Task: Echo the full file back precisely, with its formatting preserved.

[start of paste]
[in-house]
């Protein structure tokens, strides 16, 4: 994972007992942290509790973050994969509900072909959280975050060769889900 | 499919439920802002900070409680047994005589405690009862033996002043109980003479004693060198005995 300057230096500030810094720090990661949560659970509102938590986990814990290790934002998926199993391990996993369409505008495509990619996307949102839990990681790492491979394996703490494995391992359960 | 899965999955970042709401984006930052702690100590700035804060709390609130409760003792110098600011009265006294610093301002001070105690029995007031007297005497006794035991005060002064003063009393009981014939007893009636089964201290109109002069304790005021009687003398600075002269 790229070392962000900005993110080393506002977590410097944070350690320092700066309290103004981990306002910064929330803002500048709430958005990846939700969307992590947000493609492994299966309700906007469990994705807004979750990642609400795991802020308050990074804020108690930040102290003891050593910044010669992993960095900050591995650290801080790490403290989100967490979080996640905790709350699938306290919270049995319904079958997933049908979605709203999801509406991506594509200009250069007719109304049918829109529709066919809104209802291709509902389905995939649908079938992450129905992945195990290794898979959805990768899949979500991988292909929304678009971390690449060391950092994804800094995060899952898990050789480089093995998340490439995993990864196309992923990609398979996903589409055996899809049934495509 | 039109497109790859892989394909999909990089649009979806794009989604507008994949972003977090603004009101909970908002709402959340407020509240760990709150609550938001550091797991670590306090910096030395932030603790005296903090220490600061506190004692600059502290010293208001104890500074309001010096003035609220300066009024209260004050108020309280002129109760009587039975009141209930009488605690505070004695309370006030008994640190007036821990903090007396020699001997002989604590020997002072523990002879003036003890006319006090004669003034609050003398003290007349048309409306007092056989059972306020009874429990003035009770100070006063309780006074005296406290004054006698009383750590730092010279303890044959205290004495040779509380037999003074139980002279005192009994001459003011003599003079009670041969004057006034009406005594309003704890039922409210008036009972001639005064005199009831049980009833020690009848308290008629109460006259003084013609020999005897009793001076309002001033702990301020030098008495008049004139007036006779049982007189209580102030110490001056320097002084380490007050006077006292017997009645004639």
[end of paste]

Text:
[in-house]
């Protein structure tokens, strides 16, 4: 994972007992942290509790973050994969509900072909959280975050060769889900 | 499919439920802002900070409680047994005589405690009862033996002043109980003479004693060198005995 300057230096500030810094720090990661949560659970509102938590986990814990290790934002998926199993391990996993369409505008495509990619996307949102839990990681790492491979394996703490494995391992359960 | 899965999955970042709401984006930052702690100590700035804060709390609130409760003792110098600011009265006294610093301002001070105690029995007031007297005497006794035991005060002064003063009393009981014939007893009636089964201290109109002069304790005021009687003398600075002269 790229070392962000900005993110080393506002977590410097944070350690320092700066309290103004981990306002910064929330803002500048709430958005990846939700969307992590947000493609492994299966309700906007469990994705807004979750990642609400795991802020308050990074804020108690930040102290003891050593910044010669992993960095900050591995650290801080790490403290989100967490979080996640905790709350699938306290919270049995319904079958997933049908979605709203999801509406991506594509200009250069007719109304049918829109529709066919809104209802291709509902389905995939649908079938992450129905992945195990290794898979959805990768899949979500991988292909929304678009971390690449060391950092994804800094995060899952898990050789480089093995998340490439995993990864196309992923990609398979996903589409055996899809049934495509 | 039109497109790859892989394909999909990089649009979806794009989604507008994949972003977090603004009101909970908002709402959340407020509240760990709150609550938001550091797991670590306090910096030395932030603790005296903090220490600061506190004692600059502290010293208001104890500074309001010096003035609220300066009024209260004050108020309280002129109760009587039975009141209930009488605690505070004695309370006030008994640190007036821990903090007396020699001997002989604590020997002072523990002879003036003890006319006090004669003034609050003398003290007349048309409306007092056989059972306020009874429990003035009770100070006063309780006074005296406290004054006698009383750590730092010279303890044959205290004495040779509380037999003074139980002279005192009994001459003011003599003079009670041969004057006034009406005594309003704890039922409210008036009972001639005064005199009831049980009833020690009848308290008629109460006259003084013609020999005897009793001076309002001033702990301020030098008495008049004139007036006779049982007189209580102030110490001056320097002084380490007050006077006292017997009645004639």